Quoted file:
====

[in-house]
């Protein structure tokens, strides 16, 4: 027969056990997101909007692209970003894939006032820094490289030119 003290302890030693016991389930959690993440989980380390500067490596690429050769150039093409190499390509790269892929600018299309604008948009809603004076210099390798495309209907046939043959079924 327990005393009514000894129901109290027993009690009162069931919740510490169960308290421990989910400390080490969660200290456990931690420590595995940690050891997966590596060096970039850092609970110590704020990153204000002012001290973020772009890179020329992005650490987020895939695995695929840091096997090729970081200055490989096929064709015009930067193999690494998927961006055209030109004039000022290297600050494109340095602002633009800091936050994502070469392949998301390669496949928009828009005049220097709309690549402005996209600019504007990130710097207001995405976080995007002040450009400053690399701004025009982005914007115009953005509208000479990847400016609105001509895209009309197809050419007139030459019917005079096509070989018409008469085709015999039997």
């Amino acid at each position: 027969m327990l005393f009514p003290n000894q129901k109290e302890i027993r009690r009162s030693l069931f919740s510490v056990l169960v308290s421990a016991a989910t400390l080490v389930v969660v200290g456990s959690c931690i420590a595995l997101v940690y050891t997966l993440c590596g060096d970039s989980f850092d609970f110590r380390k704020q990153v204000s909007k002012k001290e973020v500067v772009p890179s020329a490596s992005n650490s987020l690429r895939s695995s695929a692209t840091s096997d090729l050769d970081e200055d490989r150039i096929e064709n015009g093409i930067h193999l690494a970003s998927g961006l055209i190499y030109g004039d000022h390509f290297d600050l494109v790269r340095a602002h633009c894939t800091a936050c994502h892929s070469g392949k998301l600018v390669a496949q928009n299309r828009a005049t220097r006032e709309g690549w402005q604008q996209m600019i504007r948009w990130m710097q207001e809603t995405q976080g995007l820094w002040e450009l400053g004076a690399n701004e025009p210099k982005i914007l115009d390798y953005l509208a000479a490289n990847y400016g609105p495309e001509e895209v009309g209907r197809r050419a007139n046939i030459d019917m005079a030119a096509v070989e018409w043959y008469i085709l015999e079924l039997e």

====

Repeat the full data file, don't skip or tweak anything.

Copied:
[in-house]
């Protein structure tokens, strides 16, 4: 027969056990997101909007692209970003894939006032820094490289030119 003290302890030693016991389930959690993440989980380390500067490596690429050769150039093409190499390509790269892929600018299309604008948009809603004076210099390798495309209907046939043959079924 327990005393009514000894129901109290027993009690009162069931919740510490169960308290421990989910400390080490969660200290456990931690420590595995940690050891997966590596060096970039850092609970110590704020990153204000002012001290973020772009890179020329992005650490987020895939695995695929840091096997090729970081200055490989096929064709015009930067193999690494998927961006055209030109004039000022290297600050494109340095602002633009800091936050994502070469392949998301390669496949928009828009005049220097709309690549402005996209600019504007990130710097207001995405976080995007002040450009400053690399701004025009982005914007115009953005509208000479990847400016609105001509895209009309197809050419007139030459019917005079096509070989018409008469085709015999039997």
């Amino acid at each position: 027969m327990l005393f009514p003290n000894q129901k109290e302890i027993r009690r009162s030693l069931f919740s510490v056990l169960v308290s421990a016991a989910t400390l080490v389930v969660v200290g456990s959690c931690i420590a595995l997101v940690y050891t997966l993440c590596g060096d970039s989980f850092d609970f110590r380390k704020q990153v204000s909007k002012k001290e973020v500067v772009p890179s020329a490596s992005n650490s987020l690429r895939s695995s695929a692209t840091s096997d090729l050769d970081e200055d490989r150039i096929e064709n015009g093409i930067h193999l690494a970003s998927g961006l055209i190499y030109g004039d000022h390509f290297d600050l494109v790269r340095a602002h633009c894939t800091a936050c994502h892929s070469g392949k998301l600018v390669a496949q928009n299309r828009a005049t220097r006032e709309g690549w402005q604008q996209m600019i504007r948009w990130m710097q207001e809603t995405q976080g995007l820094w002040e450009l400053g004076a690399n701004e025009p210099k982005i914007l115009d390798y953005l509208a000479a490289n990847y400016g609105p495309e001509e895209v009309g209907r197809r050419a007139n046939i030459d019917m005079a030119a096509v070989e018409w043959y008469i085709l015999e079924l039997e």